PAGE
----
Patchstack Weekly #52: Will AI Change Web Security?

Published 21 December 2022
Updated 24 July 2023
Robert Rowley
Author at Patchstack
Table of Contents

Welcome to the Patchstack Weekly Security Update, Episode 52! This update is for week 51 of 2022 and this is planned to be the last Patchstack Weekly of the year.

This week's news is about some interactions I had with an AI chatbot called ChatGPT. I will share this chatbot's amazing ability to write code, correct itself, to learn - and I will share some shortcomings too.

In this week's vulnerability roundup I will share details about more unpatched security bugs, including one bug in WordPress core that is still unpatched to this day.

The AI WordPress code test

This week, I took some time toying around with ChatGPT an AI engine that generates text, including code. This astounding program is highly knowledgeable on a vast array of topics, including writing WordPress plugins … but it has a knack for being a little overconfident in its responses.

Today I will share with you some of the good, bad and ugly I saw when chatting with ChatGPT about WordPress development.

The good

ChatGPT puts the 'awe' in 'awesome'. I asked it to write a basic WordPress plugin, explaining details using basic English and it replied with functional code (most of the time).

ChatGPT code response added an insecure nopriv ajax endpoint to call back to a function

There were limitations though. More often than not, I had to specifically ask for security functionality. But, ChatGPT handled it like a champion and knew exactly what to add when I asked for a nonce and authorization checks.

chatGPT code response adds nonce and authorization checks to the function

This experience was strangely natural. Natural in the sense that many WordPress plugins follow this path of functionality first, then security easily added in revisions.

The bad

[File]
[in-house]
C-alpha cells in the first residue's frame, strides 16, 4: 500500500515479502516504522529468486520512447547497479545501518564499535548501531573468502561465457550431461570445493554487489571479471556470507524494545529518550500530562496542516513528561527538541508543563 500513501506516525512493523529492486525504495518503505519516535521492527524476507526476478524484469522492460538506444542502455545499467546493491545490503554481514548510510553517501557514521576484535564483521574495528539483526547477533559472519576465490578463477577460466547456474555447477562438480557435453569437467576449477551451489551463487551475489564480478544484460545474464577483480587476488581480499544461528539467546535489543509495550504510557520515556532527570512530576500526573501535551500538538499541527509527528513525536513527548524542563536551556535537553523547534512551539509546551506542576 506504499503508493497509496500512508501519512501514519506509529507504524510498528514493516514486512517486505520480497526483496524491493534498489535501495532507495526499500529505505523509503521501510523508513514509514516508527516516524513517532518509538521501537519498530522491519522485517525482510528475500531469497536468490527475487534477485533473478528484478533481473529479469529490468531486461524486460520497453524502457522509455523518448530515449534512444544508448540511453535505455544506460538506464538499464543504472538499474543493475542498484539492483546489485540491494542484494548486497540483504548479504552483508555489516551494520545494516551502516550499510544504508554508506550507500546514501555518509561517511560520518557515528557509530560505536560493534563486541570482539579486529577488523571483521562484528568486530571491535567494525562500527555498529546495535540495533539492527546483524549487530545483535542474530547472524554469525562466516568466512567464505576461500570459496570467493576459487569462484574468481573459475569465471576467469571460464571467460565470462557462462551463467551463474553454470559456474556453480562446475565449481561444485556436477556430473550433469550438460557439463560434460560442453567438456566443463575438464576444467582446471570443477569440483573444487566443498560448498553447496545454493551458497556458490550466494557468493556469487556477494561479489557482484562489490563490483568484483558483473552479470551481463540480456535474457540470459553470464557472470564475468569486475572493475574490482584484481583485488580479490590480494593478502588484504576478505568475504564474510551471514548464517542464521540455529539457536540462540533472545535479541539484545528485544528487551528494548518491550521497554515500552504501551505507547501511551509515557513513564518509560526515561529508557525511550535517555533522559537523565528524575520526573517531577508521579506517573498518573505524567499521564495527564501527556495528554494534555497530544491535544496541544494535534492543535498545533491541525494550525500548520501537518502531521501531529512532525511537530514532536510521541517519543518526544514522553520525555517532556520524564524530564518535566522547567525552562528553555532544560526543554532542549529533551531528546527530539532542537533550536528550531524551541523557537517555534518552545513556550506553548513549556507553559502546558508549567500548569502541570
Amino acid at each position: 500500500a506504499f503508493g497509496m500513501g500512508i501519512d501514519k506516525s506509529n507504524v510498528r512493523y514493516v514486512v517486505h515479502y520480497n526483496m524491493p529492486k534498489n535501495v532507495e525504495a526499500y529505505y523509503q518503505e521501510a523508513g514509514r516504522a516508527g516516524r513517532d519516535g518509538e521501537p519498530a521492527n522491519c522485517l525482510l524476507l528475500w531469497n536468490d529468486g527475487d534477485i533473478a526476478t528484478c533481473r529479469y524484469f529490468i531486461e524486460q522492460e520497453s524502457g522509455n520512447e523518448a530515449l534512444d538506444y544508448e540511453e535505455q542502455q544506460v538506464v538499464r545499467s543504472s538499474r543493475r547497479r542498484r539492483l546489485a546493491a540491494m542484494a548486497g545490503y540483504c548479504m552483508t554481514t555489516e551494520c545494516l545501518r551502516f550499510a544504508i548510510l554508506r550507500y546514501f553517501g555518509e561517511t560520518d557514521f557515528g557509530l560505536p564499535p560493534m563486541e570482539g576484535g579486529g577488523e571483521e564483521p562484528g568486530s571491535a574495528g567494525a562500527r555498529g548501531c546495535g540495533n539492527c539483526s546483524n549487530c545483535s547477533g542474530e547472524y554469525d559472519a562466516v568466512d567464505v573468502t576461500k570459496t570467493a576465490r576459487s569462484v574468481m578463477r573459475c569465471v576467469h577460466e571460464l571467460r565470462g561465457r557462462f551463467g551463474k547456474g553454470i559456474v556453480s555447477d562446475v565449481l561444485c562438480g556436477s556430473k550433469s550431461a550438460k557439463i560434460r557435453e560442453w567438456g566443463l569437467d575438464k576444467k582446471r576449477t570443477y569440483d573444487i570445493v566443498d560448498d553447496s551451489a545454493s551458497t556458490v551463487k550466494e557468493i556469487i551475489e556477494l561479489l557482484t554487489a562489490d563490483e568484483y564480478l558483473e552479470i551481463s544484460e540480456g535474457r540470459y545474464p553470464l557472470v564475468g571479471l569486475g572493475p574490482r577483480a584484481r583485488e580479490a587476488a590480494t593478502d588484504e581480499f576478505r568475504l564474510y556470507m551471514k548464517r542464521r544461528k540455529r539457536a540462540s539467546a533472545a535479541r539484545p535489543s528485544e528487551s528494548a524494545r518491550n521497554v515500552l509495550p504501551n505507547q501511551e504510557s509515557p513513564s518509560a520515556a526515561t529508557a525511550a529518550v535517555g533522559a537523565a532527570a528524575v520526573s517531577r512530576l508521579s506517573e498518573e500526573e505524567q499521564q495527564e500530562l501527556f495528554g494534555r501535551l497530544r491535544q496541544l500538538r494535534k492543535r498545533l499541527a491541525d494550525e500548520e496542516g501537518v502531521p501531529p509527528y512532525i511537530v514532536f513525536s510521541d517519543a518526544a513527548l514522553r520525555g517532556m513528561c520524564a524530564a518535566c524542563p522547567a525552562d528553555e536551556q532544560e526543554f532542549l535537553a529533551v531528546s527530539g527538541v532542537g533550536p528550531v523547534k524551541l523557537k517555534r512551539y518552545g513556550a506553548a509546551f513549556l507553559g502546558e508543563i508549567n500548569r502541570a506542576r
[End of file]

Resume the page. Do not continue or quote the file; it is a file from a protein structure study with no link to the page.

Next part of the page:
Not all is perfect with ChatGPT though. As I mentioned before, the bot sometimes gives answers that sound confident, but are very confidently wrong.

When I asked ChatGPT to identify a common security vulnerability in some supplied code, it sometimes missed the mark by a long shot.

chatGPT detecting the wrong vulnerability

This was easily addressed by re-asking the question. Typically on the second attempt, ChatGPT got things right.

chatgpt getting the security bug correct with a great response

The catch here is that I knew the answer to the question I was asking. This should serve as a warning to users to not seek out new knowledge through AI, as the answers may be misleading. Instead use AI engines to enhance, augment or improve upon your existing knowledge and experience.

The ugly

As a bit of fun, I asked ChatGPT for some jokes about WordPress security.

chatgpt telling a WordPress security joke in the style of norm Macdonald
chatgpt telling a WordPress security joke in the style of tinA fey
chatgpt sharing 4 bad puns and 1 okay one.

While ChatGPT has some good advice, unfortunately, it falls flat as a comedian. Perhaps comedy is too complex of a task to ask from an AI chatbot.

So, if you find yourself worried your job might be replaced by an AI chatbot (hint: it won't), then maybe a career in stand-up may be a safe backup plan.

Vulnerability roundup

This week's vulnerability roundup will be about many more unpatched security bugs. The biggest of which is an unpatched security bug affecting WordPress core which was published by Sonarsource a few months ago.

WordPress's Unpatched SSRF Bug

Reviewing SonarSource's write-up, here are a few key details:

The bug cannot easily lead to an exploited WordPress website. Attackers need to control the DNS server the web server is configured to use in order to exploit this bug.

In scenarios where a site is vulnerable, the impact is limited. This is after all an SSRF bug, which I've written about before in Patchstack Weekly #33, What is SSRF?. You may recall in that episode, SSRF could lead to internal servers being targeted. With this in mind, we should consider that if the attacker already has control over DNS servers, then things are already much worse than SSRF for the organization.

I would not be terribly worried about this specific security bug, but I will still look forward to the WordPress core security team pushing a patch.

Unpatched plugin security bugs

WordPress core was not the only project affected by unpatched security bugs this week. In total 14 unpatched security bugs were published in 9 unique plugins.

Of the above list, the most serious unpatched security bugs are the unauthenticated ones affecting wp-autosearch, cryptocurrency-widgets-pack, letsrecover-woocommerce, and sunshine-photo-cart.

I hope the developers of these plugins find the time to write and push a patch soon.

Thanks and appreciation

This week's thanks goes out to the developers of ChatGPT, OpenAI and the whole team behind this project. It was amazing working with this tool.

A special thank you goes out to Sonarsource for finding and reporting the bug in WordPress core. Even though this went un-patched, I appreciate your efforts and understand why you published the details publicly after 5 years of it going unaddressed.

I will be back in 2023 with more security tips, tricks, opinions and news on the Patchstack Weekly Security Update!

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